Special Events
CELEBRITY STYLIST

CELEBRITY STYLIST

THERE'S nothing like New York's annual Fashion Week to get the blood of style mavens pumping. And there's nothing like Fashion Rocks to kick off the city's weeklong celebration of design innovation. Curated by Sir Elton John and featuring music superstars including Beyonce, Faith Hill and Kanye West, the concert and awards show is an extravaganza of talent and taste-makers. So when Richard Beckman, president of event sponsor Conde Nast Media Group, geared up to plan the Sept. 7 concert's 1,500-guest after-party, he knew he had a tough act to follow. That's where New York's EventQuest entered the picture — bringing with it a familiarity with event venue Rockefeller Center, nearly 15 years of production experience and a whopping 12,000 square feet of sisal carpet.

TENT TENSION

In fact, the vast span of sisal was just one small part of the eclectic Moroccan-Parisian design scheme EventQuest executed at the multilevel venue, notes creative director Mark Veeder.

Using as its inspiration the well-traveled Beckman's appreciation for the African country's culture and furnishings, Veeder says EventQuest's major challenge lay in bringing Morocco's warmth to Rockefeller Center's ice rink and environs. “We had to completely redesign and basically hide the space,” he explains. And, he adds, his team had to do so in a venue where “there are only certain ways things can be done.”

The most confining of the restrictions, Veeder says, regarded tenting. To make the most efficient use of the event area — which included the ice rink, the Rock Center Cafe and the Sea Grill restaurant — and to provide sufficient space for red-carpet entries, food and beverage, and VIP hobnobbing, EventQuest was forced to use three individual tents, supplied by Rockefeller Center's exclusive tent provider.

Unfortunately, Veeder says, the tents' minimal height — the tallest was 12 feet at its topmost point — didn't allow for much in the way of grandeur. With taller tents, “We could have had 100 lanterns come down in a cascade, which would have been stunning,” the designer notes. On top of that, with three individual structures, Veeder says he could not achieve the uniform tent profile he would have liked along Rockefeller Center's upper level arcade. “In my dream world, I would have done a custom tent that was one structure, all the way, sitting up on top of the walkway,” he muses.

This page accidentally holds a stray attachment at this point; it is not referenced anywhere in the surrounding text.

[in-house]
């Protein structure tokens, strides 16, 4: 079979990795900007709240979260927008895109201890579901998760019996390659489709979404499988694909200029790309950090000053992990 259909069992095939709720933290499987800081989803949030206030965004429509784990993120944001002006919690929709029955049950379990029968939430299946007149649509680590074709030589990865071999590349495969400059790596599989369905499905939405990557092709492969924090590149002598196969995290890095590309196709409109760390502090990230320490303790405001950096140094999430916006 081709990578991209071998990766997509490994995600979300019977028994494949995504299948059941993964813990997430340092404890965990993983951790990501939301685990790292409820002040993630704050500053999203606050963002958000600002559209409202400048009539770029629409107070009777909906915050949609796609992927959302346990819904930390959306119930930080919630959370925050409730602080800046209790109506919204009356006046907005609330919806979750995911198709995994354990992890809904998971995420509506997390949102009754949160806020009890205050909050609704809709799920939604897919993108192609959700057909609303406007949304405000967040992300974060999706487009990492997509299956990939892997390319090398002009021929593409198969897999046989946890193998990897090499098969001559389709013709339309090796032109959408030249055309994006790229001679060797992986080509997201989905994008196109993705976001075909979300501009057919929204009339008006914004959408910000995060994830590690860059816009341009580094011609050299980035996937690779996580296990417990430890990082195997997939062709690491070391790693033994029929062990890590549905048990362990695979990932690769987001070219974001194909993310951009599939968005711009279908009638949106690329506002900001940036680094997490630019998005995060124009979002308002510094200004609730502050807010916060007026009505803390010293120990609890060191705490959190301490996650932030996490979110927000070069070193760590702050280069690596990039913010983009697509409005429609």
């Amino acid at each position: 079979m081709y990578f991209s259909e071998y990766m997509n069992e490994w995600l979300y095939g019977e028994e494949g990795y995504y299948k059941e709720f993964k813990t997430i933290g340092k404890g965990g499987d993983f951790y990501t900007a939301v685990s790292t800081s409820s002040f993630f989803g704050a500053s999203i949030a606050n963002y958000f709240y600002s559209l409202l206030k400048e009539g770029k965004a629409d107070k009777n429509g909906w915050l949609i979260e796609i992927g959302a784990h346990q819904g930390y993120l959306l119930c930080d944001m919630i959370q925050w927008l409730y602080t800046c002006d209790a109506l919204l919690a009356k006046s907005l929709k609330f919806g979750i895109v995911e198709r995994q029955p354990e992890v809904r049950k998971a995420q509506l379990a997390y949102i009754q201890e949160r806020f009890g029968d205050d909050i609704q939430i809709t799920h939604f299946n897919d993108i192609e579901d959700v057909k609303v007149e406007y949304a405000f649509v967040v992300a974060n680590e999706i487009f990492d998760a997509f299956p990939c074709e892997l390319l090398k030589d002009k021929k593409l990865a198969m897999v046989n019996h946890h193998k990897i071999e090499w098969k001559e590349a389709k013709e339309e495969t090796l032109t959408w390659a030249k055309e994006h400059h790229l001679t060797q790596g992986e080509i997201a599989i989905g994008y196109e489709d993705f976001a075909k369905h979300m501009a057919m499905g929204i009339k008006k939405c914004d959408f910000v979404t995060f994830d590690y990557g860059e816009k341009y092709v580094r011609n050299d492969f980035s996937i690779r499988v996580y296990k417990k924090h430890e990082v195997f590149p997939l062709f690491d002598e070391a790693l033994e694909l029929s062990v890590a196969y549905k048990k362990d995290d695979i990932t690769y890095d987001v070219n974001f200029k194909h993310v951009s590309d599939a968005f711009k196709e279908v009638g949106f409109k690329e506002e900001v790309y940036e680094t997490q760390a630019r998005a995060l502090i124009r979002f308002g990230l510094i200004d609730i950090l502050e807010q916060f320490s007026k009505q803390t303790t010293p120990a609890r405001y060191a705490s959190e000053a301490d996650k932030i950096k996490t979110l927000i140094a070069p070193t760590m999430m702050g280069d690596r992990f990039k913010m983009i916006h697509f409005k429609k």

Nevertheless, the EventQuest design team made the most of a difficult setup by going big and bold with colors and surface textures. Tent interiors got an authentic Moroccan touch from draped saffron- and spice-hued fabrics along with hanging lanterns, hand-painted doors and copper tables. Coordinating chaises longues and ottomans made for an exotic lounge vibe. Most thrilling of all for guests, Veeder says, were the “huge Buddha ice sculptures” — inspired by Paris' ultra-hip Buddha Bar — “which weighed about 1,000 pounds each and were uplit to denote entrances.”

SCREEN SAVOR

Of course, with designer fashion at the fore of both Fashion Week and the Fashion Rocks after-party, grand branding was a must. That meant foregoing simple signage in favor of more artful expression, Veeder says.

The designer cites EventQuest's creation of a “free-standing wall with a long seating area,” used to communicate sponsor brands and provide visual movement. He explains that his team embedded the wall with screens set into ornately framed mirrors. The screens, provided by high-end television mirror manufacturer Seura, “look as if they are regular mirrors when the screens are off and as if they are floating video when they are on,” according to Veeder. With their combination of sponsor video images, footage of red carpet arrivals and still art from the Fashion Week print supplement, the screens became a focal point that “embodied the whole spirit of the party,” he says.

When they weren't actively engaged in star-gazing on-screen and within the party crowd, event guests enjoyed a Moroccan-themed buffet from New York's Restaurant Associates, featuring such savory mouthfuls as chicken tagine with chickpeas, apricots and honey, and couscous with minced vegetables, preserved lemon and fresh mint.

MATERIAL ISSUE

For Event-Quest, not only was it a pleasure to work once again with Beckman, who had been a company client in his former role with Conde Nast's GQ magazine, but it was a triumph to deliver such a high-stakes to-do “on time and on budget, even with extremely tight deadlines,” Veeder says.

Veeder attributes his team's ability to achieve what it needed to with a mere month of lead time to its efficient use of resources. As an example he points to savvy selection of fabrics — a major component in the event's design. For tent interiors, draping materials were low-priced synthetics, cleverly lit, while seating upholsteries were genuine silks and beaded or embroidered fabrics. “When it comes to things that are out of reach, just for effect, there are lots of ways to do that inexpensively,” Veeder says, “if you have a great lighting designer who can make it come to life.”


EventQuest 568 Broadway, Suite 507, New York, NY 10012; 212/966-3146; www.eventquest.com. Turn to page 57 for a list of resources for this event.

A TASTE OF MOROCCO

Roast Leg of Lamb with Moroccan Spices

Couscous with Minced Vegetables, Preserved Lemon and Fresh Mint

Chicken Tagine with Chickpeas, Apricots and Honey

Tomato, Onion and Olive Salad

Traditional Peasant Breads

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